Meanwhile, intervention according to Bhikhu Parekh “is an act of intervening in the internal affairs of another country with a view to end the physical suffering caused by the disintegrations or gross misuse of authority of the state, and helping to create conditions in which a viable structure of civil authority can emerge.”[5] On this basis, the prevention of widespread physical suffering or death, taking place as a result of gross misuse of authority of a state, can constitute a just cause for intervention.

For Adam Roberts, it means “intervening in a state militarily, without the approval of its authorities, and with the purpose of preventing widespread suffering or death among the inhabitants.”[6] That is, military action can thus justify humanitarian intervention, in a situation when all necessary measures have been taken to avert suffering caused by repressive government or internal conflicts which civil and political rights of the citizens are grossly violated.

According to Martha Finnemore, intervention means deploying military forces across borders for protecting foreign nationals from man-made violence, and that such intervention must be multilateral in order to be acceptable and legitimate.[7] Thus, external intervention can be legitimate, provided it is conducted according to generally accepted international norms and is based on humanitarian concerns or the desires to prevent killings, sufferings, and massive cross-border flows.[8]

So, for this study, military intervention is defined as the use of force across state borders by group of states and regional organizations with degrees of justification and reasons for their action, ostensibly in order to restore peace and security, as well as to end widespread of physical suffering and gross violations of human rights, with multilateral support but without the approval of the state in which the intervention takes place.


After the end of the Cold War, a liberal intervention referred to as ‘humanitarian intervention’ gained popularity, and the principle of state sovereignty was redefined, implying that sovereignty could no longer be used as a shield by any government or state leader to violate the fundamental rights of their citizens with impunity.

According to Fernando Teson, “the ultimate justification for the existence of states is the protection and enforcement of individual rights, a government that abuses these rights betrays the very purpose for which it exists and thereby should not be protected by international law and does not have the right to be free from intervention aimed at reforming its institutions.”[9]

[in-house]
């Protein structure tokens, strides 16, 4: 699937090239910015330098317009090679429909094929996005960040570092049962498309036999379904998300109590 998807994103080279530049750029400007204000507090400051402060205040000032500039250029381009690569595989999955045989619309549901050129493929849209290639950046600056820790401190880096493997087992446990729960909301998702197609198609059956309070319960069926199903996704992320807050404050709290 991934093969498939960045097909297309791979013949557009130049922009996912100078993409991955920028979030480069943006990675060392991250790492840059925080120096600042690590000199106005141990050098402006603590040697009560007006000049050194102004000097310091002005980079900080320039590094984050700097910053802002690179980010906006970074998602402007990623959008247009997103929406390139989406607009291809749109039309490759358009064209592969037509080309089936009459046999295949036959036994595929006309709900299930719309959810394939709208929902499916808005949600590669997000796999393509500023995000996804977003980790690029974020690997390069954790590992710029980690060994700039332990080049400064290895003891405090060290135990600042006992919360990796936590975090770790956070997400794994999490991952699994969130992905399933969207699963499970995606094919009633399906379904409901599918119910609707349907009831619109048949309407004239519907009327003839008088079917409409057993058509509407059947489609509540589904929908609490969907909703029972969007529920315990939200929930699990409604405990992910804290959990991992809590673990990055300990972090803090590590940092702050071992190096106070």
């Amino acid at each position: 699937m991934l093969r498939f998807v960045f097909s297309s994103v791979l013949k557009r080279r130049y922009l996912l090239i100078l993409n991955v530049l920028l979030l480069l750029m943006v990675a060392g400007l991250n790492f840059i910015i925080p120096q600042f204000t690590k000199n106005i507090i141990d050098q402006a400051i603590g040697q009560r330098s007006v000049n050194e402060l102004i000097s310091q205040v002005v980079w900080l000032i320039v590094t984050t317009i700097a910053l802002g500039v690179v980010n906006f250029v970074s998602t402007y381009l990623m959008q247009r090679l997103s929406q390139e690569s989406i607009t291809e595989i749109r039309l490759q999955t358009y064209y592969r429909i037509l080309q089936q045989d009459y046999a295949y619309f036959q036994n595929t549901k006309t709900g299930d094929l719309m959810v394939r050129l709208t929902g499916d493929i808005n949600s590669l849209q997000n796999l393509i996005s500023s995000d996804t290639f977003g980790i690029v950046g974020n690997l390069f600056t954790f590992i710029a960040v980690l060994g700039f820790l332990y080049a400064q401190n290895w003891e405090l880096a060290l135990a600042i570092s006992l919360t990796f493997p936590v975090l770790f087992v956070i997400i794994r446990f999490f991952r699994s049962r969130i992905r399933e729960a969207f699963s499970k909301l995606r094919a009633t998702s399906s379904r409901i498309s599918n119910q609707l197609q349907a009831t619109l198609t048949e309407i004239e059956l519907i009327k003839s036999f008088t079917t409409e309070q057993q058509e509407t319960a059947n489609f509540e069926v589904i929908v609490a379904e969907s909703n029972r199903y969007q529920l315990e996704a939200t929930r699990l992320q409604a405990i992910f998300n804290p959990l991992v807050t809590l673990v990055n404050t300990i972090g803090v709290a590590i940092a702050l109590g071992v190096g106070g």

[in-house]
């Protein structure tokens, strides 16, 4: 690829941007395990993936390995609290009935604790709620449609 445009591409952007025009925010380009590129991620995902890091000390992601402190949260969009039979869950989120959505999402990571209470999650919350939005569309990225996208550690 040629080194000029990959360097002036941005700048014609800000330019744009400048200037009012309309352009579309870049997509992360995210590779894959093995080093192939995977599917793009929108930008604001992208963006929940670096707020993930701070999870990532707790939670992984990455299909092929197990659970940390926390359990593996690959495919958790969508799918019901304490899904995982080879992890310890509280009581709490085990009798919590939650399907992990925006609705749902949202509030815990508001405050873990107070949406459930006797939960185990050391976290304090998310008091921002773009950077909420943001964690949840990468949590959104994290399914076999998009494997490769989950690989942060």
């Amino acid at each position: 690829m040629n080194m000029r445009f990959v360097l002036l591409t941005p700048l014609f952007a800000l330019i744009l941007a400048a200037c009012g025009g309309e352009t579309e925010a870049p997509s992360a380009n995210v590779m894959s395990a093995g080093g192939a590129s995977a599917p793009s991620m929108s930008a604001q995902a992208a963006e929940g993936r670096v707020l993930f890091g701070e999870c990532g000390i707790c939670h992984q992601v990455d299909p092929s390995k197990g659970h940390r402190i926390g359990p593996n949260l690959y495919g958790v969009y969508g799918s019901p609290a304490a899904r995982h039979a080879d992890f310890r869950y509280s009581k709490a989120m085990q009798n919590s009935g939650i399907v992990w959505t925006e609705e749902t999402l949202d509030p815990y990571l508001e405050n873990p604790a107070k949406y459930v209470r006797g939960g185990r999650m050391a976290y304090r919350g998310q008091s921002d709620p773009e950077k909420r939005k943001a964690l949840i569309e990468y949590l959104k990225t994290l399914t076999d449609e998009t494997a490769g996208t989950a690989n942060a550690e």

Similarly, Thomas Weiss argues that “the notion that human beings matter more than sovereignty radiated brightly, albeit briefly, across the international political horizon of the 1990s.”[10] The significant shift during this period led the way in redefining state sovereignty, and pressing new humanitarian claims within the international system.


4.1 United Nations

The armed uprising against the four-decade rule of Gaddafi and increased violence by his government to suppress the rebels led to civil war, international condemnation, and military intervention backed by the UN Security Council. On 26th February 2011, the UN Security Council adopted resolution 1970, imposing economic sanctions, travel bans, and an arms embargo; freezing Gaddafi’s assets, and those of certain other government officials; and referring the acts of violence by Gaddafi’s regime to the International Criminal Court (ICC).[11] The Council obligated all UN member states to freeze without delay all funds, financial assets, and economic resources, which are on their territories and which are owned or controlled, directly or indirectly, by the individuals or entities listed in the resolution.[12]